Two main types of recessive H-deficient red cell phenotypes are recognized: (1) the nonsecretor classic Bombay type (h null and se (FUT2 ) null) with H deficiency of both red cells and saliva, and (2) the secretor Bombay type (h null, Se heterozygous) with H deficiency in red cells but normal ABH in secretions. The latter has been designated para-Bombay phenotype. Under this 2-locus model, the H blood group locus determines expression of the H antigen (as well as the A and/or B antigens) in the erythroid lineage, whereas the SE locus controls H expression (and thus A or B antigen expression) in a variety of secretory epithelia and in saliva. Bombay and para-Bombay individuals display no apparent deleterious phenotype except in circumstances requiring blood transfusion, wherein they are cross-match incompatible with all donors except other H-deficient individuals (summary by Kelly et al., 1994).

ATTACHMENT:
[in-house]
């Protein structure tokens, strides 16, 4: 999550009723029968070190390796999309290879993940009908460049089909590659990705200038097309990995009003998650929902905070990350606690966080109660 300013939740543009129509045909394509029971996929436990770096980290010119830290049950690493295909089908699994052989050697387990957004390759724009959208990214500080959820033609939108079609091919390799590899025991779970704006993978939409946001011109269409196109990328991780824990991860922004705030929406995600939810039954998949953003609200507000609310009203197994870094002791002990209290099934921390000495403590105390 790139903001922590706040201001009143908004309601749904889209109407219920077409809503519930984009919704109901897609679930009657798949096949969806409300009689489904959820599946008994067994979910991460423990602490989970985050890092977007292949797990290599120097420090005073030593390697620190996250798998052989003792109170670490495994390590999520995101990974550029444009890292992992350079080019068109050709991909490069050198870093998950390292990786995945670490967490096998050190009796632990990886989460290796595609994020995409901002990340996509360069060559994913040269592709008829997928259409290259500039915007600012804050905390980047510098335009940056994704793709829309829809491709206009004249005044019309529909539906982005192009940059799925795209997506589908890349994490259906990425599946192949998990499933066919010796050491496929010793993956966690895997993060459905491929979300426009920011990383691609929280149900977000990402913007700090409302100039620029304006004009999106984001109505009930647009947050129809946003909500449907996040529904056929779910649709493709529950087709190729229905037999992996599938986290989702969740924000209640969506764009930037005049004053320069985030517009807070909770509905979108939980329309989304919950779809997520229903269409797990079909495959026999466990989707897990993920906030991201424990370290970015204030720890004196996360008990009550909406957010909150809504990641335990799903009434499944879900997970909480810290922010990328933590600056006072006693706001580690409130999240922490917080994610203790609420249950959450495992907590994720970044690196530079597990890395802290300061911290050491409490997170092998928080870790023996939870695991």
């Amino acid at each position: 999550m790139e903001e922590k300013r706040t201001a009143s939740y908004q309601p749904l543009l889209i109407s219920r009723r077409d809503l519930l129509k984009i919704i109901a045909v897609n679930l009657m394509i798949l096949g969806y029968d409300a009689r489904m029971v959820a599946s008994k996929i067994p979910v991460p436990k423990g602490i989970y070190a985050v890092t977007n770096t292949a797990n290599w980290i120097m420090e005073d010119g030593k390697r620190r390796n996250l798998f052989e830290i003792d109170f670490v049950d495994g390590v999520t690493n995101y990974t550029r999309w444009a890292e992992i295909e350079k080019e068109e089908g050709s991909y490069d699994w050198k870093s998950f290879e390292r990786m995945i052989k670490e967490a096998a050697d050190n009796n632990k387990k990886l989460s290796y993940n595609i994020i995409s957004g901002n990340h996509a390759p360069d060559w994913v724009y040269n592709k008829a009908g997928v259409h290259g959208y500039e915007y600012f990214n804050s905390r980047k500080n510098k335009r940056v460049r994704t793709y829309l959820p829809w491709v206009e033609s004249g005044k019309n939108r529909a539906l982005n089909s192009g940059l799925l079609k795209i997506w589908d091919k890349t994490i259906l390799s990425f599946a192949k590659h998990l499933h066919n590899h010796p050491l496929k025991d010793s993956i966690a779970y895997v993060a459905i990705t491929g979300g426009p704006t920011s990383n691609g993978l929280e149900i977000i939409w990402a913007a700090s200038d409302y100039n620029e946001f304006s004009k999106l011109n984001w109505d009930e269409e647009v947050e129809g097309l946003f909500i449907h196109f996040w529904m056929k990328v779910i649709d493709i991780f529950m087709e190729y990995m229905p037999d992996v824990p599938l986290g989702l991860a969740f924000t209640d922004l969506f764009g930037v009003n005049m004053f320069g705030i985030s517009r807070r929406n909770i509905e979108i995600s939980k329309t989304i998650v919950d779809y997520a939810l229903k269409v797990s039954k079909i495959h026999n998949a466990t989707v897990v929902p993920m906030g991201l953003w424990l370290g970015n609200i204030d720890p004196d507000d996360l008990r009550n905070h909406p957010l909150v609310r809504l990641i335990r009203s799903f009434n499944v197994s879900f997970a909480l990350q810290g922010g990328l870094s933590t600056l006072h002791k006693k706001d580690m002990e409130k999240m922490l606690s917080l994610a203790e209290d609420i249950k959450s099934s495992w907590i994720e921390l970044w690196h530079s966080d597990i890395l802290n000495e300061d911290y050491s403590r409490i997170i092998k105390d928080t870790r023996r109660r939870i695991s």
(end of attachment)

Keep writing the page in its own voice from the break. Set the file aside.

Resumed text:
Genes related to Bombay Phenotype
Incidence and onset information— Currently we don't have prevalence information about this disease (Not enough data available about incidence and published cases.)
— No data available about the known clinical features onset.
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Bombay Phenotype Recommended genes panels
|Panel Name, Specifity and genes Tested/covered|
By Fulgent Genetics Fulgent Genetics (United States).
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Sources and references
You can check the following sources for additional information.OMIM Rare Disease Symptoms Checker
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